Aspen schools share educational bounty |

Aspen schools share educational bounty

Janet Urquhart
The Aspen Times
Aspen CO Colorado
Janet Urquhart The Aspen Times

ASPEN – Youngsters in South Dakota are about to get an educational boost from Aspen.

Instructional materials that have been shelved at Aspen schools in favor of newer versions were loaded into a trailer Thursday, bound for schools in South Dakota, where students and teachers are accustomed to doing with far less than their counterparts in Aspen.

The mission is the brainchild of Aspen Elementary School physical-education teacher Jared Thompson, who hitched the trailer to his pickup truck and was prepared to start driving north late Thursday afternoon.

Thompson and his wife, a teacher in Basalt, were in Woonsocket, S.D., in November, where Thompson was visiting an old friend and his wife, who are both teachers there.

When the foursome of educators began chatting about their teaching experiences, it quickly dawned on Thompson and his wife that their hometown schools are vastly better equipped than those in Woonsocket. The disparity, Thompson said, is “incredible.”

With the blessing of school administrators, staffers at Aspen schools have since cleaned house, packing up curriculums that include reading materials, workbooks and lesson plans – all things that the Thompsons’ friends in South Dakota do without. Sixteen old computers were packed up, too, bound for schools that have none.

“It’s stuff that’s been sitting in storage. We tend to be pack rats,” Thompson said.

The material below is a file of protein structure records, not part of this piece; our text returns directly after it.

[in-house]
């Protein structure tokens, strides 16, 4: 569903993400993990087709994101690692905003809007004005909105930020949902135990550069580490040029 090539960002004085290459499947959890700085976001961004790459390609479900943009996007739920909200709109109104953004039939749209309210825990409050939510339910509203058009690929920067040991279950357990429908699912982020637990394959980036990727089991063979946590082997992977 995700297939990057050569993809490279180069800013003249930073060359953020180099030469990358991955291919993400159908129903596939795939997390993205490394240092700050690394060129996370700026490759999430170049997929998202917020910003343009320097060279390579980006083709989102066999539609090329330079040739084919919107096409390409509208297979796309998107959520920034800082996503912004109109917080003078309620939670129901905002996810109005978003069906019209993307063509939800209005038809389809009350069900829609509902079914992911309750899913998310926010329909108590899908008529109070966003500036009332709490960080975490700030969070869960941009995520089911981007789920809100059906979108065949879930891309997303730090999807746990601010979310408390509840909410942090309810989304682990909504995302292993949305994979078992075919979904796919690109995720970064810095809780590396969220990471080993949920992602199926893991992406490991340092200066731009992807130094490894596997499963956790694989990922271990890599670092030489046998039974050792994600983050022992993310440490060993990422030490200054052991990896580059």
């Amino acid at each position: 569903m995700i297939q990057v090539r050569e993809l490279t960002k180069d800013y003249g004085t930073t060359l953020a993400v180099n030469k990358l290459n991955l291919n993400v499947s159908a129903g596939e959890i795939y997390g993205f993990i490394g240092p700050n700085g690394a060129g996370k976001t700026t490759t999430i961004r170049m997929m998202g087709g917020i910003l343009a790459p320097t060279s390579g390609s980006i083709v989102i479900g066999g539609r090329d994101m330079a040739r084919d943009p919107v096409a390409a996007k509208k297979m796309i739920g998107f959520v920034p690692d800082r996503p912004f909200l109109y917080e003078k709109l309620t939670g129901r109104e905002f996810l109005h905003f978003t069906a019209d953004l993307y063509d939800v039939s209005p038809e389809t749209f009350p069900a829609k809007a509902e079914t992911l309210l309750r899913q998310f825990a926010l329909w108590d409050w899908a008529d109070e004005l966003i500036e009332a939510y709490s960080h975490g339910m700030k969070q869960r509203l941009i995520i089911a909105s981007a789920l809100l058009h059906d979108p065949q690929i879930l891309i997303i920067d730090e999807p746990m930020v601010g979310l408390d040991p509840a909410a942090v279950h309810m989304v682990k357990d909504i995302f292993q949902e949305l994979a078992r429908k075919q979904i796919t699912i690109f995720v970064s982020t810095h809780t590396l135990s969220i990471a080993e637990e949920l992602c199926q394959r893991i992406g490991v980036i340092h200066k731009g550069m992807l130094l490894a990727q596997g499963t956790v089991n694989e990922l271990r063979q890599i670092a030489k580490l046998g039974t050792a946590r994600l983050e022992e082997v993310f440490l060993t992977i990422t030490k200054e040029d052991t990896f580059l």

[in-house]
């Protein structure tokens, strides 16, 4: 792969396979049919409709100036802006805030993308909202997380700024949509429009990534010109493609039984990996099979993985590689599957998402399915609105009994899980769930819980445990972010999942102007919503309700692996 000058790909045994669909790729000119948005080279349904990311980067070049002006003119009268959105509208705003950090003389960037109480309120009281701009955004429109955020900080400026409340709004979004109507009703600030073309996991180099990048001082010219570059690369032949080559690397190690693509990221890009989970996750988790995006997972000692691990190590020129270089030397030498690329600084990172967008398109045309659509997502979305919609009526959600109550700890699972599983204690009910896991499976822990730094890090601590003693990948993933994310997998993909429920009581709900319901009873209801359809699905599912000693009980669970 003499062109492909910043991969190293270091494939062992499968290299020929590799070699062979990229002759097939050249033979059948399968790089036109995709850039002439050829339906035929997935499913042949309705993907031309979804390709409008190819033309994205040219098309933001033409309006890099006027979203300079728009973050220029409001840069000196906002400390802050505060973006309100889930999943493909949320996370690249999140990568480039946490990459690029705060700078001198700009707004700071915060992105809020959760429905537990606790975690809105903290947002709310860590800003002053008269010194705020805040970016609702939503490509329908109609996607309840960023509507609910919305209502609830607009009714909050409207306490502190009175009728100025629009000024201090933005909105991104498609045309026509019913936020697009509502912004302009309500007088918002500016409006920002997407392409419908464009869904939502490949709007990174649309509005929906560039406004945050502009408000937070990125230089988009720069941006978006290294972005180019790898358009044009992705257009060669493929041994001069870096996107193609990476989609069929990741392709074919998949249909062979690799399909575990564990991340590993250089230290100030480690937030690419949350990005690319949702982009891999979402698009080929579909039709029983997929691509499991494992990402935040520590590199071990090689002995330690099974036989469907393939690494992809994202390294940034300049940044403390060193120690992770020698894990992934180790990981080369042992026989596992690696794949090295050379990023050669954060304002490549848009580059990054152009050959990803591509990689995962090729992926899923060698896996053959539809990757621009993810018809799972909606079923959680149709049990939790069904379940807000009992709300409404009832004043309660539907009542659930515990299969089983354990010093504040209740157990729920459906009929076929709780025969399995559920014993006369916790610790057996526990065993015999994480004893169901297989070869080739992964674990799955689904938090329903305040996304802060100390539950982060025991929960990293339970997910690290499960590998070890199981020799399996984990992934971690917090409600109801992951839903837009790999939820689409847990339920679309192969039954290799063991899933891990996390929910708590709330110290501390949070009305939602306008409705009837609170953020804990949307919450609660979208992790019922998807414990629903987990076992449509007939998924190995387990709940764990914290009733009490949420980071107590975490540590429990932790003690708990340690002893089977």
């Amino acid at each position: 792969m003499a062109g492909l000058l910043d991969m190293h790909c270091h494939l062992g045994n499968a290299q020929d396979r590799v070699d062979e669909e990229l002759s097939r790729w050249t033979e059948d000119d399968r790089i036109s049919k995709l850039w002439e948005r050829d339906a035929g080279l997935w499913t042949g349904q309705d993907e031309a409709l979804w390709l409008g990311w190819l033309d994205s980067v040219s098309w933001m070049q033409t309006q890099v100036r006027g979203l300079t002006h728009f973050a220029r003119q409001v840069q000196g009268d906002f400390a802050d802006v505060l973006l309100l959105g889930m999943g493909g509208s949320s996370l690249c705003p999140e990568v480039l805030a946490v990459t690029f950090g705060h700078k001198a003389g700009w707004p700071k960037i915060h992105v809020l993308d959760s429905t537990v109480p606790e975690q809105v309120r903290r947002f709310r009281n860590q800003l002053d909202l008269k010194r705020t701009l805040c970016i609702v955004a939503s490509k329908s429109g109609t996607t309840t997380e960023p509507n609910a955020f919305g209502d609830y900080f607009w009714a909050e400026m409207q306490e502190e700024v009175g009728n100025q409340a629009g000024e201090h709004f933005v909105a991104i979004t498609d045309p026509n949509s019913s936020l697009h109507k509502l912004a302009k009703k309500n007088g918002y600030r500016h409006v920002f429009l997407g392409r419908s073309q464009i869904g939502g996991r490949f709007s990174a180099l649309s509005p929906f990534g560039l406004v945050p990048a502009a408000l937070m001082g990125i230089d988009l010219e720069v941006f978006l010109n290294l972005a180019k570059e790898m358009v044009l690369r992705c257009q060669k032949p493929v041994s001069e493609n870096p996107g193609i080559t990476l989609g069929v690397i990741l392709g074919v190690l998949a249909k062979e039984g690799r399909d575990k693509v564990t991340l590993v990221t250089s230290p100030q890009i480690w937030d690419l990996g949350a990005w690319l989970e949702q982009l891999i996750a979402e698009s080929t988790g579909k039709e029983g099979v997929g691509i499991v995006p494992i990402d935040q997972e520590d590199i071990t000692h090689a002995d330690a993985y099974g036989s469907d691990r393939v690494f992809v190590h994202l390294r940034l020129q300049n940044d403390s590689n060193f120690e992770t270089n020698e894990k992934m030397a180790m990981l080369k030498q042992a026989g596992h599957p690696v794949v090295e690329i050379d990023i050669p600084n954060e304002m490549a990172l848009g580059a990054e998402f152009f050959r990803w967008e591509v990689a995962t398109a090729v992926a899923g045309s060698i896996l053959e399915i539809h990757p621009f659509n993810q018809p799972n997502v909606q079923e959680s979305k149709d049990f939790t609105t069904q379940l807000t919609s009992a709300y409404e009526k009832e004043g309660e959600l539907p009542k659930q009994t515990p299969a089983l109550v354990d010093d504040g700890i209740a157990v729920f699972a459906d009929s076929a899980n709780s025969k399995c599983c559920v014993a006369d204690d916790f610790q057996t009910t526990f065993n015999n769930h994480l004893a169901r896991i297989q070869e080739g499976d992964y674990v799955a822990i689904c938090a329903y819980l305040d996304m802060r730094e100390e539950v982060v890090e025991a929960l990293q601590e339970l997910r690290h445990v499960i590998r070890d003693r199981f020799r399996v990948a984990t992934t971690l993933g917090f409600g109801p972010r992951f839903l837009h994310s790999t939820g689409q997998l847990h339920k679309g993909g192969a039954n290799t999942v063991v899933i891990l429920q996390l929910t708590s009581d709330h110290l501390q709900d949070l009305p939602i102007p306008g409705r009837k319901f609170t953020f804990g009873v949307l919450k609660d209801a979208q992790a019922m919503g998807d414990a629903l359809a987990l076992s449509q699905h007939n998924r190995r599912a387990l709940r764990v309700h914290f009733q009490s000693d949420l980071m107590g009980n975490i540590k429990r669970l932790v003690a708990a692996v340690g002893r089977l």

Thompson even threw in a bag of basketballs because the physical-education program in Woonsocket has only dodgeballs.

A local book drive produced some 3,000 books that were boxed for shipment, as well, to stock a school that has little on its library shelves. Area families culled their own collections, bringing in crates of fun-to-read books for youngsters, Thompson said.

Because rural South Dakota schools are small, the shipment from Aspen is enough to provide certain materials to several schools, he said. They’ll receive elementary-level curriculum materials in math and reading, plus items from Aspen Middle School and possibly old Aspen High textbooks. Thompson was headed to the high school to check before his departure.

Though Thompson is driving his personal vehicle to South Dakota, the elementary school helped chip in for the cost of gas and the U-Haul rental, he said.

Now, Thompson is wondering how to broaden the connection between the haves and have-nots of the education world.

“There are schools everywhere that are like ours or like theirs,” he said. “We’ve been talking about how to get something started, hooking up schools that have with schools that don’t have because there are schools on both sides of the coin.”

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